Plenty case seems very broad. They said he was furthering the business- but this is a very stretched interpretation. Public policy plays a role.
They do need to be doing their job at the time. But given lots of people do different jobs, this creates a lot of uncertainty.
Application of the second part of the Salmond test to intentional torts-
Tort of conversion-
- Lloyd v Grace Smith 1912- solicitor had an elderly client, who was rich. The firm held him out. Unsupervised he said she should sell all her property and give it to him. She followed the advice and transferred ownership. He's stolen her things. This is fraud. He did this at work, so should the employer be vicariously liable?
They said the firm should be liable. They can afford it and might think twice when hiring.
- Morris v Martin 1966- fur coat went to dry cleaners and one of the employees who was responsible for cleaning stole it. His job was to take care. Surely he negated his duty? The court found vicarious liability. They stretched it unduly.
Trespass to person-
- Trotman v NYCC 1999- headmaster organised school trip to Spain. It was a school for learning disabilities. T had severe epilepsy at night and so had to be supervised. The boy slept in the headmasters room and he sexually assaulted him. Headmaster imprisoned. Can they sue the council for this? Is that an unauthorised way to teach? Court said there was no vicarious liability. He was not doing his job in an unauthorised way. (This has now been overruled by Lister).
- Warren v Henleys 1948- petrol attendant suspects someone is leaving without paying. Accuses the man and the man said he wasnt stealing. There is an argument and the man leaves and comes back with a police officer to complain. Policeman goes to leave and then the petrol attendant punches the customer. Was this in his employment? No vicarious liability. They said he was in a frolic of his own. Said it became a personal thing and was not in his employment.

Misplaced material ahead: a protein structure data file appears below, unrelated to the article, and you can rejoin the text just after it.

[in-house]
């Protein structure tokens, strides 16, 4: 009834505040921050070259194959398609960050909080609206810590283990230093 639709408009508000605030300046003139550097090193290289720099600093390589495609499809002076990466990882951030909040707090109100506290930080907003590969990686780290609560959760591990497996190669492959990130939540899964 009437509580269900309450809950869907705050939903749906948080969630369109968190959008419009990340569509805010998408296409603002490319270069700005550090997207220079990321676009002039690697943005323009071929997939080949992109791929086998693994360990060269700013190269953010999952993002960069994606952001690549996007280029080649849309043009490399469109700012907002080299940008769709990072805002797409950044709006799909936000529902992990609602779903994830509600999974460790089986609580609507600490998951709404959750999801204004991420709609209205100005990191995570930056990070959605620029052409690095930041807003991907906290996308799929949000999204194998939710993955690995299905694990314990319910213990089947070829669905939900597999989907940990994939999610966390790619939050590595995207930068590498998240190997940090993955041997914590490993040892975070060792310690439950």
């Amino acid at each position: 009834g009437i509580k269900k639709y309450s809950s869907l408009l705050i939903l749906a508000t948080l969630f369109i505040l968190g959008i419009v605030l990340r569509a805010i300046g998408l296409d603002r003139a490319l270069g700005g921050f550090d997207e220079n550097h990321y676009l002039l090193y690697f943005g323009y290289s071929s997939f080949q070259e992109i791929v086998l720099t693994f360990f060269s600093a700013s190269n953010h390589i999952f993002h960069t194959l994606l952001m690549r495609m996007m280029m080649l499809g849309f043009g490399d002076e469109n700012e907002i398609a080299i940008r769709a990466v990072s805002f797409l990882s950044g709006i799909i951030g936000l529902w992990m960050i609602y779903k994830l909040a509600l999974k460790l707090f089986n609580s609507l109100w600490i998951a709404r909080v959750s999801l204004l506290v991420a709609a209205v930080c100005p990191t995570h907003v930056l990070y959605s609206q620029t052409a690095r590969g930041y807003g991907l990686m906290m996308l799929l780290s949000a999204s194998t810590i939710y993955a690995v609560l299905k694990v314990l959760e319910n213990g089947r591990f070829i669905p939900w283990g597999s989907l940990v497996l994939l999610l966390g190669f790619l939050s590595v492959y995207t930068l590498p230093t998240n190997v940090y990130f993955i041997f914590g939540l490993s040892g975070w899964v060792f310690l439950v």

These cases opened up VL to intentional torts.
Trotman and Canadian cases
The trouble with Trotman 1999-
Issue- could this tort be a wrongful and unauthorised mode of carrying out the authorised acts of the deputy headmaster or was this an independent act outside of the scope of his employment?
Butler- Sloss: Mere opportunity to commit the crime was not enough for VL to be triggered. It was a negation of ones duties. Hands were tied by the wording of the second part of the Salmond Test. 'Acts of physical assault may not be easy to categorise, they can range from a brutal unprovoked attack to forcefully defending a pupil. But if they are sexual, I cant visualise it being an unauthorised mode of carrying out an authorised act, but I wouldn't close the door.'
The Canadian cases- how persuasive are these?
Bazley v Curry 1999- sexual assault on vulnerable victims. The employees were in loco parentis to them. Canadian courts could follow Trotman or something else. They said to look at conduct authorised by employer. If theres a close connection between that and the tort, then VL should be established. Needed to protect the claimants.
Said if you created the risk you had to face the burden if something goes wrong. Gave some factors- policy factors are opportunity given to employee, did the wrongful act whilst furthering the employers aim, to what extent does it relate to friction, confrontation and intimacy, and vulnerability of the victim and how much power was given to the employee. Is it fair and just to impose it? Mainly enterprise risk. She also said charities should be treated the same as businesses. There was vicarious liability found in this case.